Monday, November 17, 2014

Gould-Shaw House Cloverdale California

In 1862 Gould-Shaw House is oldest in Cloverdale, later becomes home of the town’s History Society and Museum. Article on Gould-Shaw House celebrates 150th birthday by Mary Jo Winter

This picture of the Gould-Shaw House was taken in 1900. Members of the Shaw family can be seen on the front porch. The large side yard on the right is the current location of the Cloverdale History Center and gardens.
When Indiana-born blacksmith Thomas Jefferson Gould built his home on Cloverdale’s West Street in 1862, he had no way of knowing it would one day be known as the Gould-Shaw House, much less that it would become such a significant part of the town’s history.

Located at 215 N. Cloverdale Boulevard, the house is the oldest documented dwelling in Cloverdale and one of the rare surviving examples of Gothic Revival architecture. This is an architectural style of the Victorian era that is characterized by steeply pitched roofs, pointed-arch windows, elaborate trim along roof edges, and high dormers.

Isaac Ellis Shaw bought the house from Gould in 1875. He lived there with his wife Louisa and their two children, Charles and Ella, until Louisa’s untimely death in 1878. Shaw remarried the following year and moved his new wife, Minerva, into the house. They eventually had two children of their own, Frank and Gertrude. Shaw died in 1905 and Minerva continued to live there until her death in 1938.

The year his first wife died, Shaw had formed a business partnership with John Bowman. They built a large brick building on the NW corner of West Street at Second Street where they operated a mercantile store known as the Shaw Bowman Company. The building changed hands several times over the years, with the last owners being Ray and Bernice Donnelly, who operated the Donnelly Department Store until 1971. The building was razed in 1975 to make room for a parking lot, which is what it still is today.

In the early 1880’s, banking activities were conducted out of the Shaw Bowman Building. A bank charter was officially obtained by Shaw and six other merchants on February 25, 1884. First called the Cloverdale Exchange Bank and later the Bank of Cloverdale, Shaw was the first president.

After Minerva’s death, the house had several owners before the Cloverdale Historical Society purchased it in 1983 with the idea of turning it into the Cloverdale Museum. The structure was added to the National Register of Historic Places in 1992 and underwent a major renovation and retrofitting in the late 1990’s.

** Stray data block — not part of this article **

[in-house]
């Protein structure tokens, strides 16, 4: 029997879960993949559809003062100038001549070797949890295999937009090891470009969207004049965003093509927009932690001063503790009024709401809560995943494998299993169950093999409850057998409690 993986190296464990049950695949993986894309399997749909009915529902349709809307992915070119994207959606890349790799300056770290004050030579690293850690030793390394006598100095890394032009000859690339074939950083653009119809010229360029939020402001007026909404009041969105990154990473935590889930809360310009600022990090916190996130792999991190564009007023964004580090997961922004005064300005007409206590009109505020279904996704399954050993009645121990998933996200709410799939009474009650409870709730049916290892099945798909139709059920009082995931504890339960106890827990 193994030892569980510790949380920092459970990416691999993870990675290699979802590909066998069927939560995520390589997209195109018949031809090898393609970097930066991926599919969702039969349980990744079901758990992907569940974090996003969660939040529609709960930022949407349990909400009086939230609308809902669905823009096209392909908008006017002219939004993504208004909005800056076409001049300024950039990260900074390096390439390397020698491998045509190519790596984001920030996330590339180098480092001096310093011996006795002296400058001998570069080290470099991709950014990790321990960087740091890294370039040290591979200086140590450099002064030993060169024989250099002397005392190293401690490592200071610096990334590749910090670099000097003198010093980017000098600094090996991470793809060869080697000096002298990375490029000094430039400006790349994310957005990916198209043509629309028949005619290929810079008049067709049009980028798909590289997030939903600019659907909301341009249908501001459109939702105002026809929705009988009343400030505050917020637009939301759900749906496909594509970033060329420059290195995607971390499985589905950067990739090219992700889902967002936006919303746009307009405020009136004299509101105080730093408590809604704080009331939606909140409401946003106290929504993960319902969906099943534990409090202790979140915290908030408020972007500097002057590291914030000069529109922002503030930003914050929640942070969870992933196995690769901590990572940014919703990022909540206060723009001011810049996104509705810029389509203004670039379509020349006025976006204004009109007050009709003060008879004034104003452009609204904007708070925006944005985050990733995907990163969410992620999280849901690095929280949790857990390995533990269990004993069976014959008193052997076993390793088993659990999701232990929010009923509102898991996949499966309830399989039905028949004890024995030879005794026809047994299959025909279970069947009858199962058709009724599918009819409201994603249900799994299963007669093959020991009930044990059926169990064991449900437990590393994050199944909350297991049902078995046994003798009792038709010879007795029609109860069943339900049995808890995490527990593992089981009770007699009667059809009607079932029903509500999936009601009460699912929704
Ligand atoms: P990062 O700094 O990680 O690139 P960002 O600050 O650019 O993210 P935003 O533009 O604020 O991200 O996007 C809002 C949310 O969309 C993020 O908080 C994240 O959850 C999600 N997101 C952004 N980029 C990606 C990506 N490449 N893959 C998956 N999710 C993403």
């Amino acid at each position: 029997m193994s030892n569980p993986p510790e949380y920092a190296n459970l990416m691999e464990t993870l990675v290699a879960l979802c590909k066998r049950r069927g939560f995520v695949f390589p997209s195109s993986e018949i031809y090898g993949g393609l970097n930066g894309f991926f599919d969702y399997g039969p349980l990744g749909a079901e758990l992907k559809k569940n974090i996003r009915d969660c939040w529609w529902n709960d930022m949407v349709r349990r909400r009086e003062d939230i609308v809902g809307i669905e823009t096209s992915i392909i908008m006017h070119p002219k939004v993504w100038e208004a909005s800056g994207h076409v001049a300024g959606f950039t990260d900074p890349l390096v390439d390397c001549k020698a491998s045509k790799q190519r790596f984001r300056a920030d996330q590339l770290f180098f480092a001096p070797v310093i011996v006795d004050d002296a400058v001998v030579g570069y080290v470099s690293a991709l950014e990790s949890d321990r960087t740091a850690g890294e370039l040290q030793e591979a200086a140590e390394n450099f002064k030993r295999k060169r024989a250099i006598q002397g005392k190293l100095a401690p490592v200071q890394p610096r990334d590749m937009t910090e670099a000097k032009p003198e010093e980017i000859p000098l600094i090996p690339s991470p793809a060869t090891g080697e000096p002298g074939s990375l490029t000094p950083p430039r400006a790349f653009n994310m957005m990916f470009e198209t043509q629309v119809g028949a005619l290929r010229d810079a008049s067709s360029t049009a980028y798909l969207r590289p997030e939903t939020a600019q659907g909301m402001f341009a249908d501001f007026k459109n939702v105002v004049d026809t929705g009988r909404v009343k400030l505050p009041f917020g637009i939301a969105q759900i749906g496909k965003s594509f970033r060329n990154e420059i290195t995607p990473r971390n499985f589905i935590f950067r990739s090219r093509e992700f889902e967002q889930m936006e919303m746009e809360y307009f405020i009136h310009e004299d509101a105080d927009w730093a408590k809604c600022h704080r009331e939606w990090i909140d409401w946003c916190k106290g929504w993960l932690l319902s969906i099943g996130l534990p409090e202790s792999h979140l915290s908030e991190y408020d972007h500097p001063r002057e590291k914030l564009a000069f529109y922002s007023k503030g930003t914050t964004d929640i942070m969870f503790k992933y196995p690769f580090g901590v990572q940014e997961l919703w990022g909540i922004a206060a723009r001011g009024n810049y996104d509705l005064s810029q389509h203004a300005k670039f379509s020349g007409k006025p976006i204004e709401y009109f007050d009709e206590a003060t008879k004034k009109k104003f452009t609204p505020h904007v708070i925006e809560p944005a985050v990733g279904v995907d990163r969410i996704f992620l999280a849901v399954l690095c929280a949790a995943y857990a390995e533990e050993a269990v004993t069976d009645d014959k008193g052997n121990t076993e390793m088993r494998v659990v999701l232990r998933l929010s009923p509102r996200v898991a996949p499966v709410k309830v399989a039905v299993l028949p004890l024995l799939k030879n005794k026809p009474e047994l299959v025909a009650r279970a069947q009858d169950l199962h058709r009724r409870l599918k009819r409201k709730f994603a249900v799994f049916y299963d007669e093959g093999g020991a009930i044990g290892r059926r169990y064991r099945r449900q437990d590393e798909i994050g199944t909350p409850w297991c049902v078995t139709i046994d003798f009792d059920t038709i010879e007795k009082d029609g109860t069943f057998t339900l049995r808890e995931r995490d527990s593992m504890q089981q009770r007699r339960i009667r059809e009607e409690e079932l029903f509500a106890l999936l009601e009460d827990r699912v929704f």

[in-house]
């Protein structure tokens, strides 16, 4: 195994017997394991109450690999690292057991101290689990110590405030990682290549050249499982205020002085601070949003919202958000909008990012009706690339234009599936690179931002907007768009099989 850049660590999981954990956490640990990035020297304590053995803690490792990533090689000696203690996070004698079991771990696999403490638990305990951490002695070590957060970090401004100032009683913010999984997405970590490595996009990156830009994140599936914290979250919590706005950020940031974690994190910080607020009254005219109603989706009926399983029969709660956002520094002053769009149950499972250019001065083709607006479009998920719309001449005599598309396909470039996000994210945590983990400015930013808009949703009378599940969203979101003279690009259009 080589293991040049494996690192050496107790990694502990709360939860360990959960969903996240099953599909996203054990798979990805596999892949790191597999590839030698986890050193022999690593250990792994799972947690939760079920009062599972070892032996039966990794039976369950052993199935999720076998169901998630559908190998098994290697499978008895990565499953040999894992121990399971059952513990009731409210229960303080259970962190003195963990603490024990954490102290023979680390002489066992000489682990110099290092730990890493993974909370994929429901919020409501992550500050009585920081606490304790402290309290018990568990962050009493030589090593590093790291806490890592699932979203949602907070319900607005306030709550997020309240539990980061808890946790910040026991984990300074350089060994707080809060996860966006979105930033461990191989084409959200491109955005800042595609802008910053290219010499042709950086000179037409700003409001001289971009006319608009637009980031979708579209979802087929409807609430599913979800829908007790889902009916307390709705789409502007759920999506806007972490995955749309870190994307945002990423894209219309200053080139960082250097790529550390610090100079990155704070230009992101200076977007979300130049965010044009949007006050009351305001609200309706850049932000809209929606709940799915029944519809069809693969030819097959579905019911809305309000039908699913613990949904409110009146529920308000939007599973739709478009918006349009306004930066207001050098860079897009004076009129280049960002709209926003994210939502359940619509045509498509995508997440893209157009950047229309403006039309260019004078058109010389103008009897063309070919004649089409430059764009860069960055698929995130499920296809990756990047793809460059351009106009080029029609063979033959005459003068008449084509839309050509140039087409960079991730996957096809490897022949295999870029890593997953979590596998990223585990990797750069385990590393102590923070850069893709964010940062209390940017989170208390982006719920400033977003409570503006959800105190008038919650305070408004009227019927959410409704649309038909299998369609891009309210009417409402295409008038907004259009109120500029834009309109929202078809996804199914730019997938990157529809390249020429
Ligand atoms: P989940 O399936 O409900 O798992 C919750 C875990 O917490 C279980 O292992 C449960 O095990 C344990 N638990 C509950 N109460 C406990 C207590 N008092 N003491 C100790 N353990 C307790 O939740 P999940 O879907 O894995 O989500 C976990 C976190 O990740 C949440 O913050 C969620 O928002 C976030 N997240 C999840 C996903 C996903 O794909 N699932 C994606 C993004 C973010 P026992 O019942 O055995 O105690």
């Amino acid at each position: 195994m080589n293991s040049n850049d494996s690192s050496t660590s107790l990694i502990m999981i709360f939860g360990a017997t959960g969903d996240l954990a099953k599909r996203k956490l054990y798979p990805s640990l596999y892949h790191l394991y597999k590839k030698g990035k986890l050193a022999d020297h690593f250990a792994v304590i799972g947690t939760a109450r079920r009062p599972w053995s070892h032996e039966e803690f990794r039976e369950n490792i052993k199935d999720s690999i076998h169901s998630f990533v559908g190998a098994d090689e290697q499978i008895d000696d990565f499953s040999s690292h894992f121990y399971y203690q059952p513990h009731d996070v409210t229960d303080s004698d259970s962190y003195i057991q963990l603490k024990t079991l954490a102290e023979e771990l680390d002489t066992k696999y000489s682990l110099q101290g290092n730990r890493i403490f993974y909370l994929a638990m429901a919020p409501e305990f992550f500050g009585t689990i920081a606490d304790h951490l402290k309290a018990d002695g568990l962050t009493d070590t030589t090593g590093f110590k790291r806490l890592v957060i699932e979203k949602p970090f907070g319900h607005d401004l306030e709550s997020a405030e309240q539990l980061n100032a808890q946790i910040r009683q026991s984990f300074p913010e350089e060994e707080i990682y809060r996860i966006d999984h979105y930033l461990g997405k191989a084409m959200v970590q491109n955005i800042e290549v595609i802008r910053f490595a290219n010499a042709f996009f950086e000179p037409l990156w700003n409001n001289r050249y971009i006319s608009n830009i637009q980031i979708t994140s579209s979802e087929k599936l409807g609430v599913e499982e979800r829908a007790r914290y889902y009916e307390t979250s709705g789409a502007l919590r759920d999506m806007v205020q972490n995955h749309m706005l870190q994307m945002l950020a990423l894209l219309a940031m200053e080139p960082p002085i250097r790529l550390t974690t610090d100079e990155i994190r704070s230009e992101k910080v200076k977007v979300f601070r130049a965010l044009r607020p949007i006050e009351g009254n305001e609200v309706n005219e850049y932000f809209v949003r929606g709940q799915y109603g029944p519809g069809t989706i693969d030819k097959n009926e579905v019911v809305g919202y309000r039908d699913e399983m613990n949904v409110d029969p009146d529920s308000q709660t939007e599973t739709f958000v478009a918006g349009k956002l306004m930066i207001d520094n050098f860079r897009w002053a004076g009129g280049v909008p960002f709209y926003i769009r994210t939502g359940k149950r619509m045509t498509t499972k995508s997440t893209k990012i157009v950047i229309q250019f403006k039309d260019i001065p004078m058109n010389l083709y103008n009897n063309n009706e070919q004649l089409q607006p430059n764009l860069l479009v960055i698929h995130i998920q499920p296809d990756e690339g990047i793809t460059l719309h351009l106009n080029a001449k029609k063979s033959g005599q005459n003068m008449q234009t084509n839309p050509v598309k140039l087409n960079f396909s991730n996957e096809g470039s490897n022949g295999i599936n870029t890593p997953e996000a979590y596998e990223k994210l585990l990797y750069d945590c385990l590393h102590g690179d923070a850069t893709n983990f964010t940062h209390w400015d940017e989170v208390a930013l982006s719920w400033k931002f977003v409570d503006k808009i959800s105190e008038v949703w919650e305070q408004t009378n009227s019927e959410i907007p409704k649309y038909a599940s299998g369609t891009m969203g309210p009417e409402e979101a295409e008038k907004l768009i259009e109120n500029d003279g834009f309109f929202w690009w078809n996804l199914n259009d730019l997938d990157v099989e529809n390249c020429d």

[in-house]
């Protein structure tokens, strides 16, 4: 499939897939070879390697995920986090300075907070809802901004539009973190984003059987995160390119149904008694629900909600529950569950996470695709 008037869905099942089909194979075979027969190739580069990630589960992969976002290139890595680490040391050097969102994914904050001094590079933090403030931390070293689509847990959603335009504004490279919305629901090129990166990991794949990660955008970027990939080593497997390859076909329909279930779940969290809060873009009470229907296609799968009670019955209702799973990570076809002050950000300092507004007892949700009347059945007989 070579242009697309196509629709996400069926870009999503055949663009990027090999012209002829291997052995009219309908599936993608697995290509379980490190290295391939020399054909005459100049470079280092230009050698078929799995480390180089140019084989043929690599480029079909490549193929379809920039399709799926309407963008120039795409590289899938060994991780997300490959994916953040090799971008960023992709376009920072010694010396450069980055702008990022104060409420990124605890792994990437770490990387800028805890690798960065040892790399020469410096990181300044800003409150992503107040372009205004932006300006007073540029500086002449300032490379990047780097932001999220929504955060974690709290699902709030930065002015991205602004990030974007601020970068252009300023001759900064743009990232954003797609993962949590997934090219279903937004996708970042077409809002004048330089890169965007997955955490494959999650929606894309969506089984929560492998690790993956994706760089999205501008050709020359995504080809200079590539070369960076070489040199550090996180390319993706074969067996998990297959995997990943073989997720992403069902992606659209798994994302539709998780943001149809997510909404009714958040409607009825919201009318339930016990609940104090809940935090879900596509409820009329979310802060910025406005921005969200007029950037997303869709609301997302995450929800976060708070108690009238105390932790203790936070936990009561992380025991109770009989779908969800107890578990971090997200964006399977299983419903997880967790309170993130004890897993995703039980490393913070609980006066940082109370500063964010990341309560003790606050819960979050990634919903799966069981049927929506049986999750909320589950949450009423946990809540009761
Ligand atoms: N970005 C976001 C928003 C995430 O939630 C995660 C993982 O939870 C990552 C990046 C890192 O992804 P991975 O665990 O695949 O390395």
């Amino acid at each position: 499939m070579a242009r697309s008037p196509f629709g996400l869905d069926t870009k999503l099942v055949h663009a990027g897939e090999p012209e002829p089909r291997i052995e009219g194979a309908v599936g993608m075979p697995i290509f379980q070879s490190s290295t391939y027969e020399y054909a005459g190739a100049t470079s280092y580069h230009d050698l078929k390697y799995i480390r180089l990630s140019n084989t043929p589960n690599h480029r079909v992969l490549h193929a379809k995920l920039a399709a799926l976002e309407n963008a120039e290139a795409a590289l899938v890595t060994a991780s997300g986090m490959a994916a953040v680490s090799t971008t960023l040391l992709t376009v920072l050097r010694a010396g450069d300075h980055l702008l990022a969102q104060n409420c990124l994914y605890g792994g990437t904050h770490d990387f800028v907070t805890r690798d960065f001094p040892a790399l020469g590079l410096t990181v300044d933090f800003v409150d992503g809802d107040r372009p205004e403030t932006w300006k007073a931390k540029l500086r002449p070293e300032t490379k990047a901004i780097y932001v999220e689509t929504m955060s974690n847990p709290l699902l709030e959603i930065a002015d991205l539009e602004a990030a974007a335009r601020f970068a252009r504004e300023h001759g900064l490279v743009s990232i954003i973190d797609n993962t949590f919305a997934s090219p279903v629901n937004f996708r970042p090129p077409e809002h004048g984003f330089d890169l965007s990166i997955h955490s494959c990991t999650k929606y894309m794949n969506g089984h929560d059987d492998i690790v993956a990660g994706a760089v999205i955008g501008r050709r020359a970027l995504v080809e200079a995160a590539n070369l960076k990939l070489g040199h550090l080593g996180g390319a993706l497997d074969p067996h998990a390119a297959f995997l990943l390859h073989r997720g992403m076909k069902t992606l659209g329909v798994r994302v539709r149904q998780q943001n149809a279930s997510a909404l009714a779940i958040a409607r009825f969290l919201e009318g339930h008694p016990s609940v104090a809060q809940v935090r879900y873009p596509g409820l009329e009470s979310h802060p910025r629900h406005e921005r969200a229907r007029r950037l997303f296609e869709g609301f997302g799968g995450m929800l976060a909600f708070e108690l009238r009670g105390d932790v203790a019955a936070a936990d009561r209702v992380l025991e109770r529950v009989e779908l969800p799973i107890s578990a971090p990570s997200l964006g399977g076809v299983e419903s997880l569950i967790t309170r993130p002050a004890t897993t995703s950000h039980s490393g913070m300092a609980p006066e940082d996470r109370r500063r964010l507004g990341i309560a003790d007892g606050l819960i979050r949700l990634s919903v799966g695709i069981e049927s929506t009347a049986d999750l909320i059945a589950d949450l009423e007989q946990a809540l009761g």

This Saturday, July 21, the public is invited to come by from 3 to 5 p.m. and celebrate the 150th birthday of the Gould-Shaw House with an old fashioned ice cream social on the garden patio. In addition to ice cream, there will also be birthday cake and balloons. Tours of the both the Gould-Shaw House and the new History Center will be available.



Thomas June 2 1830--May 6 1883
Thomas J. Gould. Born in Dearborn County, Indiana, June 2, 1830, where he resided on a farm until seventeen years of age, when he commenced an apprenticeship to the blacksmith trade, which he followed until 1852, when he crossed the plains to California with ox teams. On arriving at Webber creek, August 14th of the above year, he engaged at once in his previous vocation, in the mines, which he followed until 1857, when he moved to Cloverdale, Sonoma county, where he followed his trade until 1866, when he returned to the East, and after an absence of about six months, again returned to California. He then, in company with W. T. Brush and D. W. Walker, came to Mendocino county and built a steam saw mill on Dry creek. After spending about six months in this enterprise, the subject of this sketch sold his interests to his partners and returned to Cloverdale, where he built a livery stable, which, as soon as finished, he traded for his present property, consisting of six hundred and forty acres, located in Sanel township, on Dry creek, where he now resides, and is engaged in stock raising and wool growing. He married, April 4, 1855, Miss Martha J. Comer, a native of Ohio.
From: History of Mendocino County, California Alley, Bowen & Co., Publishers San Francisco, California 1880 photo by Julie Vanderpool


History of Mendocino County, California: comprising its geography, geology, topography, climatography, springs and timber (1880)

Mount Davidson, on the far western reaches of Nevada, looms above a miner at the lower dump of the Gould & Curry Mine in 1865. Although the Comstock Lode entered into decline that year, its fortunes would revive in the early 1870s, when the Silver Kings struck the "Big Bonanza," the massive veins of silver and gold buried deep beneath the windswept heights of Mount Davidson. Financed in large by California capital, the mines not only produced enormous quantities of high-grade ore but sparked volatile trading in silver stocks on the San Francisco exchanges. Courtesy Huntington Library, San Marino, Calif .


A workman poses with one of the massive steam engines at the mill of the Gould & Curry Mine, Virginia City. On the Comstock Lode, powerful engines manufactured in San Francisco drove a range of hardrock mining machinery, including pumps, compressors, hoists, and stamp mills. Courtesy Huntington Library, San Marino, Calif .



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